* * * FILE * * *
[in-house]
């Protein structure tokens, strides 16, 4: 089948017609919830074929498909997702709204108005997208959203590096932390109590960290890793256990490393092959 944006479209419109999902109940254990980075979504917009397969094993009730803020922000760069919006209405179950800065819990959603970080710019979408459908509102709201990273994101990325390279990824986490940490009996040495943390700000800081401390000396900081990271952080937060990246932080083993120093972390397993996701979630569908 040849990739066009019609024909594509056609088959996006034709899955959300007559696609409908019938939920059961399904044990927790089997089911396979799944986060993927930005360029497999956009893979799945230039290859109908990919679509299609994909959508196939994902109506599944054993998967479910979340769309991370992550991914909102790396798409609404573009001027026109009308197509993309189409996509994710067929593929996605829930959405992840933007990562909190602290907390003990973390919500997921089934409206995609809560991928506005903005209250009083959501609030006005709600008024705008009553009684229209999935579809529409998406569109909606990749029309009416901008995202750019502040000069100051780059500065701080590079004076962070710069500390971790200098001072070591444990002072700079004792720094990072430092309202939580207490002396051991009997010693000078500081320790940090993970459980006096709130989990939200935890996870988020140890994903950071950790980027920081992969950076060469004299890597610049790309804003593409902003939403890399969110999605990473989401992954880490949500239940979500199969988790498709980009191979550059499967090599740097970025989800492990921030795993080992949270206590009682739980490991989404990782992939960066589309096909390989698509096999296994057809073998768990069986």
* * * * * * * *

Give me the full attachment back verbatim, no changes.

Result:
[in-house]
């Protein structure tokens, strides 16, 4: 089948017609919830074929498909997702709204108005997208959203590096932390109590960290890793256990490393092959 944006479209419109999902109940254990980075979504917009397969094993009730803020922000760069919006209405179950800065819990959603970080710019979408459908509102709201990273994101990325390279990824986490940490009996040495943390700000800081401390000396900081990271952080937060990246932080083993120093972390397993996701979630569908 040849990739066009019609024909594509056609088959996006034709899955959300007559696609409908019938939920059961399904044990927790089997089911396979799944986060993927930005360029497999956009893979799945230039290859109908990919679509299609994909959508196939994902109506599944054993998967479910979340769309991370992550991914909102790396798409609404573009001027026109009308197509993309189409996509994710067929593929996605829930959405992840933007990562909190602290907390003990973390919500997921089934409206995609809560991928506005903005209250009083959501609030006005709600008024705008009553009684229209999935579809529409998406569109909606990749029309009416901008995202750019502040000069100051780059500065701080590079004076962070710069500390971790200098001072070591444990002072700079004792720094990072430092309202939580207490002396051991009997010693000078500081320790940090993970459980006096709130989990939200935890996870988020140890994903950071950790980027920081992969950076060469004299890597610049790309804003593409902003939403890399969110999605990473989401992954880490949500239940979500199969988790498709980009191979550059499967090599740097970025989800492990921030795993080992949270206590009682739980490991989404990782992939960066589309096909390989698509096999296994057809073998768990069986």